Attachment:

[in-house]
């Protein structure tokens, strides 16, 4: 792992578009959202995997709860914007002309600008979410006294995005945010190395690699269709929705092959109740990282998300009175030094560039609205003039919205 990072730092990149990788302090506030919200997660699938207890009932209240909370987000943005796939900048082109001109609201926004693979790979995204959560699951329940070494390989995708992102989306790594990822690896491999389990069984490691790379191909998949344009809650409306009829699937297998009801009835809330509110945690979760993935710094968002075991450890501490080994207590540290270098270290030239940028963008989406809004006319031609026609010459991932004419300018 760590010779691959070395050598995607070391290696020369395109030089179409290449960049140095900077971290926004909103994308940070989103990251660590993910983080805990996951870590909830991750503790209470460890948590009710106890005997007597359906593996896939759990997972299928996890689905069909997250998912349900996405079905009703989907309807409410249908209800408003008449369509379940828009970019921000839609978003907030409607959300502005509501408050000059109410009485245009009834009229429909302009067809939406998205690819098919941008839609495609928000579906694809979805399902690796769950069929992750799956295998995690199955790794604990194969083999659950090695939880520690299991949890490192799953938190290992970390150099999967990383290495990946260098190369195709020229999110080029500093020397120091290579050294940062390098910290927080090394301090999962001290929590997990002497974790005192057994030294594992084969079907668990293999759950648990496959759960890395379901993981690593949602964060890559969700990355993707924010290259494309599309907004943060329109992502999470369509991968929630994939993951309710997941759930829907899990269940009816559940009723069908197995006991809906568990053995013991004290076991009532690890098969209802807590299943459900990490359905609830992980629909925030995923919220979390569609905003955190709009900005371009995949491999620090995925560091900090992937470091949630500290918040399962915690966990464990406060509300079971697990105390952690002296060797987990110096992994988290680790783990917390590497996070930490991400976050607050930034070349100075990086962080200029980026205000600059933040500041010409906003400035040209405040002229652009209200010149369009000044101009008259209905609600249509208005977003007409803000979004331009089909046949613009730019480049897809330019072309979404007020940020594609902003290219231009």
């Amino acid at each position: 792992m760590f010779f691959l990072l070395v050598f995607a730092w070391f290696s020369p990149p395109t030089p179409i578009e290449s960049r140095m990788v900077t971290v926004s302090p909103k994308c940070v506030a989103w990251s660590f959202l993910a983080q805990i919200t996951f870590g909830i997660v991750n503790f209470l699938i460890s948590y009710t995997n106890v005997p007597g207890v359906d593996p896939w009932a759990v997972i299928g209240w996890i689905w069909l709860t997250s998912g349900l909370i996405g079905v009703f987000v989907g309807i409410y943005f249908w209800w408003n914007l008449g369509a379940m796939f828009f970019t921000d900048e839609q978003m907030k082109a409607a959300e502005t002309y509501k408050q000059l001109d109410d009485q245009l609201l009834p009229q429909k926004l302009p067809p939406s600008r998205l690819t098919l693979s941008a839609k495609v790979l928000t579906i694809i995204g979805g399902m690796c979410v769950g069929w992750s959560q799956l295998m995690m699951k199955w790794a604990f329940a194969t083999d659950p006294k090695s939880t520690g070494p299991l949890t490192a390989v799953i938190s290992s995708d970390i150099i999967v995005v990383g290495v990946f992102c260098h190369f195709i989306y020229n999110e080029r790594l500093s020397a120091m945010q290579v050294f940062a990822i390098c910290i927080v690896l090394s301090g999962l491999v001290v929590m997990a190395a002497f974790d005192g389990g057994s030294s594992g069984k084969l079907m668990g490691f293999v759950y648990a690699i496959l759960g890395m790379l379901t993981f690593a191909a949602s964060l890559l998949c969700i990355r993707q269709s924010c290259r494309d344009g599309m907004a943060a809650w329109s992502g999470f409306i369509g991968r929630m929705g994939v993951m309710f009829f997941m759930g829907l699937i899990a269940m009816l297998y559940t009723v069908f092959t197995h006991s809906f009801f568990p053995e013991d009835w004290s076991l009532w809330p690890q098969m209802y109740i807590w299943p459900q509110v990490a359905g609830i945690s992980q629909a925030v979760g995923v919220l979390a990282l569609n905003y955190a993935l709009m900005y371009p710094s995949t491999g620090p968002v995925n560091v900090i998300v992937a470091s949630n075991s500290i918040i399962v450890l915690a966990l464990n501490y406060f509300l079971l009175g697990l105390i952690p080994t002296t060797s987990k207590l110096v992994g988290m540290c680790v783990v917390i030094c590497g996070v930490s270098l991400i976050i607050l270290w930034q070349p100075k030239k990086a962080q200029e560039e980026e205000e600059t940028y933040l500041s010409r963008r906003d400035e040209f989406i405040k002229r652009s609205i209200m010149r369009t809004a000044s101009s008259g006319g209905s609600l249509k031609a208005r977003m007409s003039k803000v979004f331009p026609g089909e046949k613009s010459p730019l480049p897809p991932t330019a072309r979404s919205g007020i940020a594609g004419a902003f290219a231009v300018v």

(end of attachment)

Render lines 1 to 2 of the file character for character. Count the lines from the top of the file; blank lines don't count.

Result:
[in-house]
């Protein structure tokens, strides 16, 4: 792992578009959202995997709860914007002309600008979410006294995005945010190395690699269709929705092959109740990282998300009175030094560039609205003039919205 990072730092990149990788302090506030919200997660699938207890009932209240909370987000943005796939900048082109001109609201926004693979790979995204959560699951329940070494390989995708992102989306790594990822690896491999389990069984490691790379191909998949344009809650409306009829699937297998009801009835809330509110945690979760993935710094968002075991450890501490080994207590540290270098270290030239940028963008989406809004006319031609026609010459991932004419300018 760590010779691959070395050598995607070391290696020369395109030089179409290449960049140095900077971290926004909103994308940070989103990251660590993910983080805990996951870590909830991750503790209470460890948590009710106890005997007597359906593996896939759990997972299928996890689905069909997250998912349900996405079905009703989907309807409410249908209800408003008449369509379940828009970019921000839609978003907030409607959300502005509501408050000059109410009485245009009834009229429909302009067809939406998205690819098919941008839609495609928000579906694809979805399902690796769950069929992750799956295998995690199955790794604990194969083999659950090695939880520690299991949890490192799953938190290992970390150099999967990383290495990946260098190369195709020229999110080029500093020397120091290579050294940062390098910290927080090394301090999962001290929590997990002497974790005192057994030294594992084969079907668990293999759950648990496959759960890395379901993981690593949602964060890559969700990355993707924010290259494309599309907004943060329109992502999470369509991968929630994939993951309710997941759930829907899990269940009816559940009723069908197995006991809906568990053995013991004290076991009532690890098969209802807590299943459900990490359905609830992980629909925030995923919220979390569609905003955190709009900005371009995949491999620090995925560091900090992937470091949630500290918040399962915690966990464990406060509300079971697990105390952690002296060797987990110096992994988290680790783990917390590497996070930490991400976050607050930034070349100075990086962080200029980026205000600059933040500041010409906003400035040209405040002229652009209200010149369009000044101009008259209905609600249509208005977003007409803000979004331009089909046949613009730019480049897809330019072309979404007020940020594609902003290219231009």